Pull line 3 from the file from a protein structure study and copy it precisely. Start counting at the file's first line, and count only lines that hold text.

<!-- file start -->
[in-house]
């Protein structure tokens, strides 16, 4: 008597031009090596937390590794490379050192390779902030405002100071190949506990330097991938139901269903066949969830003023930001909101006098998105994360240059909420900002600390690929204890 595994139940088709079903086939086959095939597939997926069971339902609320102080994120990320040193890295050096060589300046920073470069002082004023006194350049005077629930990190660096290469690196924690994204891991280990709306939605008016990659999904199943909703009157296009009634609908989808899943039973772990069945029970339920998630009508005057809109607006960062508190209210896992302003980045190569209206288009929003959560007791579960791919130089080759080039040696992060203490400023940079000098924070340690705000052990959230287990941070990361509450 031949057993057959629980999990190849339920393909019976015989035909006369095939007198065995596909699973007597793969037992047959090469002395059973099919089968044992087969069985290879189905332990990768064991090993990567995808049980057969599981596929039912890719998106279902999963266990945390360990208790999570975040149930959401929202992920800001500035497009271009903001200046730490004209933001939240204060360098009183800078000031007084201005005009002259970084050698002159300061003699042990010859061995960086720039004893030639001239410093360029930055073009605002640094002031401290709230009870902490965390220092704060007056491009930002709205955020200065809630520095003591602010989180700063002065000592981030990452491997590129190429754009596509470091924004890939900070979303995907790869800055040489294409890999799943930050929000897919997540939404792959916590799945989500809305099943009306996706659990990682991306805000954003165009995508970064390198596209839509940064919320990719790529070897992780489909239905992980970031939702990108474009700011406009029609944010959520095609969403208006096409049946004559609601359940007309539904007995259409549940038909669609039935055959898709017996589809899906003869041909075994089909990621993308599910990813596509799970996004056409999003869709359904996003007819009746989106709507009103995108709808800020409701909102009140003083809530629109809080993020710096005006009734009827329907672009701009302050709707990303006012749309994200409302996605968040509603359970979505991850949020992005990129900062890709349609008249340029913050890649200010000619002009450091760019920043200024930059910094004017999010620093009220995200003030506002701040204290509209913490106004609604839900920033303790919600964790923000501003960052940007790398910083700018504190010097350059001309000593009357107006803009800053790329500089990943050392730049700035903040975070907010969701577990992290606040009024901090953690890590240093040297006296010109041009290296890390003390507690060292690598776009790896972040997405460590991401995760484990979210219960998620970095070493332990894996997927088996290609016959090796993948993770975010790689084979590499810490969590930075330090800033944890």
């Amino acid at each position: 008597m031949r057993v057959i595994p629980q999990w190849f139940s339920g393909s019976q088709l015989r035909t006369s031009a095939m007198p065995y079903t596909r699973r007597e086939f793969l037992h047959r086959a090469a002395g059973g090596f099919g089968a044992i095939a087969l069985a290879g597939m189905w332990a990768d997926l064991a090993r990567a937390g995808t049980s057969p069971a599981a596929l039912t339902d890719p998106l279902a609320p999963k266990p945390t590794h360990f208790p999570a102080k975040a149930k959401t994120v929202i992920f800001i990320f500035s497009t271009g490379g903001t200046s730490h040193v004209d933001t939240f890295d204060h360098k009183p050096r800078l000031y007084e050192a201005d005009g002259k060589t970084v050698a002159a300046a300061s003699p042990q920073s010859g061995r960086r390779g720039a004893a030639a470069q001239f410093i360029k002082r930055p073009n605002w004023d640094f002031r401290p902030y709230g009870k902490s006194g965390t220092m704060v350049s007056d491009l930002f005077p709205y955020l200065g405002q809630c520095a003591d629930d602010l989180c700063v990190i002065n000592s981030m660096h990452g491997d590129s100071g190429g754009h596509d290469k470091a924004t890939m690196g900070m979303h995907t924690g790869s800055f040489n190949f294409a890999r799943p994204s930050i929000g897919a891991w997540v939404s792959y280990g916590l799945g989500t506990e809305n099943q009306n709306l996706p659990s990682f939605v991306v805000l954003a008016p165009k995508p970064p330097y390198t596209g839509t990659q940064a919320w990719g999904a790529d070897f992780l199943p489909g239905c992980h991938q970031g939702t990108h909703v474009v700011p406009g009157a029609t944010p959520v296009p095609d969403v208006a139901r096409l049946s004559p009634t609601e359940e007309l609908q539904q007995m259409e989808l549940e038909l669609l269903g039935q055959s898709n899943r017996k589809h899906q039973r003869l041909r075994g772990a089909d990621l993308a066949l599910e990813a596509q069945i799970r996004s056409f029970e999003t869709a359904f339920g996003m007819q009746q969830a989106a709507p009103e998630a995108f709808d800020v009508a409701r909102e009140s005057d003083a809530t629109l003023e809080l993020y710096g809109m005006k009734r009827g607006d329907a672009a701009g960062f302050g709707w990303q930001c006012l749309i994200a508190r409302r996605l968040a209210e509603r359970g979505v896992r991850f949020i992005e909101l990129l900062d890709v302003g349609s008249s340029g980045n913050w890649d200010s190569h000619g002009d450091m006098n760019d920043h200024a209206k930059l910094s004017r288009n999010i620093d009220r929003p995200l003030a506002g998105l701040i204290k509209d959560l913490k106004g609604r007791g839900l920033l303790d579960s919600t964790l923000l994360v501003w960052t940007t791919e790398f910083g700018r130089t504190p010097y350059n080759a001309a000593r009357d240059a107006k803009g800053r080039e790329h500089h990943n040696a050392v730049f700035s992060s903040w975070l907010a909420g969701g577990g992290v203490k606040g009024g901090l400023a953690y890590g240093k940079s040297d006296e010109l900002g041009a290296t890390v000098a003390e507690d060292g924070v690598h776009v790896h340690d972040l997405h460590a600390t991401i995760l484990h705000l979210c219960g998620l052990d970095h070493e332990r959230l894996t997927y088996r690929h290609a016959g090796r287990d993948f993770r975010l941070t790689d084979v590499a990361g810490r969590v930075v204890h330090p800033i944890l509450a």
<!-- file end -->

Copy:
């Amino acid at each position: 008597m031949r057993v057959i595994p629980q999990w190849f139940s339920g393909s019976q088709l015989r035909t006369s031009a095939m007198p065995y079903t596909r699973r007597e086939f793969l037992h047959r086959a090469a002395g059973g090596f099919g089968a044992i095939a087969l069985a290879g597939m189905w332990a990768d997926l064991a090993r990567a937390g995808t049980s057969p069971a599981a596929l039912t339902d890719p998106l279902a609320p999963k266990p945390t590794h360990f208790p999570a102080k975040a149930k959401t994120v929202i992920f800001i990320f500035s497009t271009g490379g903001t200046s730490h040193v004209d933001t939240f890295d204060h360098k009183p050096r800078l000031y007084e050192a201005d005009g002259k060589t970084v050698a002159a300046a300061s003699p042990q920073s010859g061995r960086r390779g720039a004893a030639a470069q001239f410093i360029k002082r930055p073009n605002w004023d640094f002031r401290p902030y709230g009870k902490s006194g965390t220092m704060v350049s007056d491009l930002f005077p709205y955020l200065g405002q809630c520095a003591d629930d602010l989180c700063v990190i002065n000592s981030m660096h990452g491997d590129s100071g190429g754009h596509d290469k470091a924004t890939m690196g900070m979303h995907t924690g790869s800055f040489n190949f294409a890999r799943p994204s930050i929000g897919a891991w997540v939404s792959y280990g916590l799945g989500t506990e809305n099943q009306n709306l996706p659990s990682f939605v991306v805000l954003a008016p165009k995508p970064p330097y390198t596209g839509t990659q940064a919320w990719g999904a790529d070897f992780l199943p489909g239905c992980h991938q970031g939702t990108h909703v474009v700011p406009g009157a029609t944010p959520v296009p095609d969403v208006a139901r096409l049946s004559p009634t609601e359940e007309l609908q539904q007995m259409e989808l549940e038909l669609l269903g039935q055959s898709n899943r017996k589809h899906q039973r003869l041909r075994g772990a089909d990621l993308a066949l599910e990813a596509q069945i799970r996004s056409f029970e999003t869709a359904f339920g996003m007819q009746q969830a989106a709507p009103e998630a995108f709808d800020v009508a409701r909102e009140s005057d003083a809530t629109l003023e809080l993020y710096g809109m005006k009734r009827g607006d329907a672009a701009g960062f302050g709707w990303q930001c006012l749309i994200a508190r409302r996605l968040a209210e509603r359970g979505v896992r991850f949020i992005e909101l990129l900062d890709v302003g349609s008249s340029g980045n913050w890649d200010s190569h000619g002009d450091m006098n760019d920043h200024a209206k930059l910094s004017r288009n999010i620093d009220r929003p995200l003030a506002g998105l701040i204290k509209d959560l913490k106004g609604r007791g839900l920033l303790d579960s919600t964790l923000l994360v501003w960052t940007t791919e790398f910083g700018r130089t504190p010097y350059n080759a001309a000593r009357d240059a107006k803009g800053r080039e790329h500089h990943n040696a050392v730049f700035s992060s903040w975070l907010a909420g969701g577990g992290v203490k606040g009024g901090l400023a953690y890590g240093k940079s040297d006296e010109l900002g041009a290296t890390v000098a003390e507690d060292g924070v690598h776009v790896h340690d972040l997405h460590a600390t991401i995760l484990h705000l979210c219960g998620l052990d970095h070493e332990r959230l894996t997927y088996r690929h290609a016959g090796r287990d993948f993770r975010l941070t790689d084979v590499a990361g810490r969590v930075v204890h330090p800033i944890l509450a």